The tradition of organised policing in Ireland can be traced back to the establishment of the County Constabulary in 1822 - this was a uniformed police force formed on a regional basis.

Pearse Street Garda Station, Dublin In 1836 the Irish Constabulary (later to be known as the Royal Irish Constabulary) and the Dublin Metropolitan Police were established to replace the County Constabulary. In 1922 the Royal Irish Constabulary was disbanded on the foundation of the new Irish Free State, as this country was then called, and the Garda Síochána was formed.

In 1925, the Dublin Metropolitan Police was amalgamated with the Garda Síochána.

Today, the Garda Síochána (meaning in English: "The Guardians of the Peace") as the national police service, exercises all police functions in the country. It provides the State security services and all criminal and traffic law enforcement functions are performed by it.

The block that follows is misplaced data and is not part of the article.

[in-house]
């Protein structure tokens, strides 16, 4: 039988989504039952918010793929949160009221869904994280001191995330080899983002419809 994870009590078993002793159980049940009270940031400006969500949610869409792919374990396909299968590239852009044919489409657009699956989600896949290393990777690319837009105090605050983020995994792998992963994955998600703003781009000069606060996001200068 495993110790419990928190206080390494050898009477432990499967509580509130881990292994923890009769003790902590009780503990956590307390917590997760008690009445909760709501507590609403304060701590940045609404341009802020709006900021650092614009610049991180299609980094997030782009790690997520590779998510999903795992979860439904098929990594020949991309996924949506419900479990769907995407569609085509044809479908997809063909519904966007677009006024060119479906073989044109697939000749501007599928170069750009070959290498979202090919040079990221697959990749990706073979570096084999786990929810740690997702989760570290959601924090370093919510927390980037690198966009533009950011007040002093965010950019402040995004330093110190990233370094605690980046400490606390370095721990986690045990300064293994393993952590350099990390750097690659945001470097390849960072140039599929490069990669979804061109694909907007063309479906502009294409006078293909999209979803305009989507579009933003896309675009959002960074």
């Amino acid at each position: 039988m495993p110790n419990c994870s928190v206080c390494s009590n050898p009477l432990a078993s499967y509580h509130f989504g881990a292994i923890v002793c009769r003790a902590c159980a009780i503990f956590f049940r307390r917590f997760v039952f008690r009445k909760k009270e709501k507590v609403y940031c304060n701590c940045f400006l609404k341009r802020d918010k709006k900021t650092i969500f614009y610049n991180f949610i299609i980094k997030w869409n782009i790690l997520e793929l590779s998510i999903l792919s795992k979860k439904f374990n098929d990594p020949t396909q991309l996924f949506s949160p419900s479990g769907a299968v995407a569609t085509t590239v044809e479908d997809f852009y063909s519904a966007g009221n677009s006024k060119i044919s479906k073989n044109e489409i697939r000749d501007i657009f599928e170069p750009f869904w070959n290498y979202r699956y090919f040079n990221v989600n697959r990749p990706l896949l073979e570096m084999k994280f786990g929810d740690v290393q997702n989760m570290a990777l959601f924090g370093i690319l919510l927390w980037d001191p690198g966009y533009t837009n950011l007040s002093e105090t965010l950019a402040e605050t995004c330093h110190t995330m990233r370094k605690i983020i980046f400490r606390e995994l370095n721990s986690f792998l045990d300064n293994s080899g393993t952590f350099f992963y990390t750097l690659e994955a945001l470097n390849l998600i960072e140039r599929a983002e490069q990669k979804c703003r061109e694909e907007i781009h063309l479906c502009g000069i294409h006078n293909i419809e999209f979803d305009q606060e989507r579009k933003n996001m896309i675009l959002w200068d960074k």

The strength of the service is 11,747, which includes 1,700 detectives who always operate in civilian attire. There are, in addition, 1,140 civilian support staff.

Serving the Public Uniformed members of the Garda Síochána do not carry firearms. It is a proud tradition of the service that standard policing is carried out in both rural and urban areas by uniformed officers equipped only with a modest wooden truncheon. Firearms are carried by detectives.

"The Garda Síochána will succeed, not by force of arms or numbers, but by their moral authority as servants of the people." Commissioner Michael Staines (1885-1955), The First Commissioner of An Garda Síochána.

Pages of related interest:

Garda Museum & Archives Section

History of the Garda Depot, Phoenix Park

Garda Commissioners since 1922

History of the Scott Medal

Garda National Drug Unit National Bureau Of Criminal Investigation
Criminal Assets Bureau Special Detective Unit
Garda Bureau Of Fraud Investigation National Immigration Bureau
Organisational Development Unit